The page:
- anything said or done, on or off stage, that is followed by a specific line or action: An off-stage door slam was his cue to enter.
- anything that excites to action; stimulus.
- a hint; intimation; guiding suggestion.
- the part a person is to play; a prescribed or necessary course of action.
- a sensory signal used to identify experiences, facilitate memory, or organize responses.
- Archaic. frame of mind; mood.
- to provide with a cue or indication; give a cue to; prompt: Will you cue me on my lines?
- to insert, or direct to come in, in a specific place in a musical or dramatic performance (usually followed by in or into): to cue in a lighting effect.
- to search for and reach (a specific track on a recording) (sometimes followed by up).
- cue (someone) in, Informal. to inform; give instructions, information, news, etc., to: Cue him in on the plans for the dance.
- miss a cue,
- to fail to respond to a cue.
- Informal.to miss the point: You could tell by his expression that he had missed a cue.
Origin of cue1
Synonyms for cueSee more synonyms for on Thesaurus.com
- a long, tapering rod, tipped with a soft leather pad, used to strike the ball in billiards, pool, etc.
- a long, usually wooden stick with a concave head, used to propel the disks in shuffleboard.
- a queue of hair.
- a queue or file, as of persons awaiting their turn.
- to tie into a queue.
- to strike with a cue.
Origin of cue2
- the letter Q, q.
Origin of cue3
Related Words for cueshint, suggestion, clue, tip-off, prompt, intimation, lead, nod, inkling, idea, sign, catchword, innuendo, job, warning, indication, key, reminder, prod, notion
Examples from the Web for cues
Contemporary Examples of cues
Television and film are enormously influential in our culture, particularly for the cues they send about health and sexuality.Planned Parenthood: Why NBC's Abortion Ad Snafu Matters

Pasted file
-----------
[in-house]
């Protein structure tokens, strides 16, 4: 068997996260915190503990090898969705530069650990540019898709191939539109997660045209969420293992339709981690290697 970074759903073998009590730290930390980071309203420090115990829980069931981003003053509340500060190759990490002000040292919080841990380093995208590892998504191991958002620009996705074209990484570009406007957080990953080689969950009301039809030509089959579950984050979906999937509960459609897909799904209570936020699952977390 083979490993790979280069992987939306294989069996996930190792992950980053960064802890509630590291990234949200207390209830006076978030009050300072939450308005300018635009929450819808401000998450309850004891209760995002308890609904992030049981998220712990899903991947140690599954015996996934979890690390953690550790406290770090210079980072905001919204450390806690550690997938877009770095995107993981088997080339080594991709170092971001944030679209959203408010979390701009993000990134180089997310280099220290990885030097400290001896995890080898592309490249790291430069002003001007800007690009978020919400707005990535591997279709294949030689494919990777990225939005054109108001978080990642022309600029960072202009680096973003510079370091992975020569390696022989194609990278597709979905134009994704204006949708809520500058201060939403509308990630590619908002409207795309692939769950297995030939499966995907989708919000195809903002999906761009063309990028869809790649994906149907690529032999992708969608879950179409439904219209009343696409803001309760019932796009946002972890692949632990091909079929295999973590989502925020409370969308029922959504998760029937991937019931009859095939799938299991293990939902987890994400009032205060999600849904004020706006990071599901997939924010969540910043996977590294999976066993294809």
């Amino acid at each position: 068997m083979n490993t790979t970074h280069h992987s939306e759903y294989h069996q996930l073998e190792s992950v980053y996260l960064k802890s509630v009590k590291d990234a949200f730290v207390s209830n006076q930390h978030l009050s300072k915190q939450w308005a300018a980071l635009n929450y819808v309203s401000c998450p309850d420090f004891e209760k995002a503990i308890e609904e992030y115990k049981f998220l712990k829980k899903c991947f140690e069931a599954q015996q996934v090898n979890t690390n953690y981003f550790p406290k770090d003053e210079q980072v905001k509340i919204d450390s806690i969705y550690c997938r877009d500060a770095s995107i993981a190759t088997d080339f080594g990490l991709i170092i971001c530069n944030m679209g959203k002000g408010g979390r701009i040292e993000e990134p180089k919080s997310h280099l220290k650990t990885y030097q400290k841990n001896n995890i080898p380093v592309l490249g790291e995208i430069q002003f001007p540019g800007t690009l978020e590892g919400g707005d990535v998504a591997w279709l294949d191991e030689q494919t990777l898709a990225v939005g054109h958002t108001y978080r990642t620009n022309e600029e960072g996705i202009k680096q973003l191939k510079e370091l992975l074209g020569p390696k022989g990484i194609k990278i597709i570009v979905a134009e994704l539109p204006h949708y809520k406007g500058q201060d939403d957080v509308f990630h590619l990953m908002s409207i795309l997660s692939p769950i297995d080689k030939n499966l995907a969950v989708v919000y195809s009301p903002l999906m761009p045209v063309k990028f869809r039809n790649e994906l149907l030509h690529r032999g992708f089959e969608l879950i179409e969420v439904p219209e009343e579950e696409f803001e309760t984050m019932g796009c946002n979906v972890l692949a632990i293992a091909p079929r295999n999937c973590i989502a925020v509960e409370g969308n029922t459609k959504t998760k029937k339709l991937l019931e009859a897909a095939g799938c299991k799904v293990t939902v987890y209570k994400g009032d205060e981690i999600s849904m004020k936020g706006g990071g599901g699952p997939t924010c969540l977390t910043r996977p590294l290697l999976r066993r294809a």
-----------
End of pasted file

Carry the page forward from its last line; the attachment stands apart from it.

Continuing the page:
June 25, 2014
Jay Z should perhaps take some cues from his wife, Beyoncé, who has just done the exact opposite with great éclat.He’s A Businessman, Man: Jay Z’s Pursuit of Profit and Why We Don’t Trust Him
January 10, 2014
On Friday morning, take some cues from around the world—if you can stomach it.The Wildest Hangover Cures From Around the World
November 29, 2013
Taking your cues from Koons is like singing inside a balloon.From Lady Gaga To Jay-Z, “Serious” Art Is Ruining Pop Music
November 24, 2013
Instead, they pay attention to signals and cues about what matters most to a president.Be More Like Teddy
August 26, 2009
Historical Examples of cues
I knew nothing of all this, and wondered who was to give me the cues for Agns.
I looked round for my partner who was to give me my cues, and together we made our entry.
A dozen cues stood upright in a military position on a stand.Love at Paddington
W. Pett Ridge
But, while we have time, tell me my cues, for I share your opinion of the Duke of Alva.The Ghost Breaker
Cues had to be given him to distinguish this among his crowded memories.The Goose Man
- (in the theatre, films, music, etc) anything spoken or done that serves as a signal to an actor, musician, etc, to follow with specific lines or action
- on cueat the right moment
- a signal or reminder to do something
- psychol the part of any sensory pattern that is identified as the signal for a response
- the part, function, or action assigned to or expected of a person
- (tr) to give a cue or cues to (an actor)
- (usually foll by in or into) to signal (to something or somebody) at a specific moment in a musical or dramatic performanceto cue in a flourish of trumpets
- (tr) to give information or a reminder to (someone)
- (intr) to signal the commencement of filming, as with the word "Action!"
Word Origin for cue
- billiards snooker a long tapered shaft with a leather tip, used to drive the balls
- hair caught at the back forming a tail or braid
- US a variant spelling of queue
- to drive (a ball) with a cue
- (tr) to twist or tie (the hair) into a cue
Word Origin for cue
Word Origin and History for cues
"stage direction," 1550s, from Q, which was used 16c., 17c. in stage plays to indicate actors' entrances, probably as an abbreviation of Latin quando "when" (see quandary) or a similar Latin adverb. Shakespeare has it as both Q and cue.
"billiard stick," 1749, variant of queue (n.). Cue ball first recorded 1881.
1928, from cue (n.1). Related: Cued, cueing.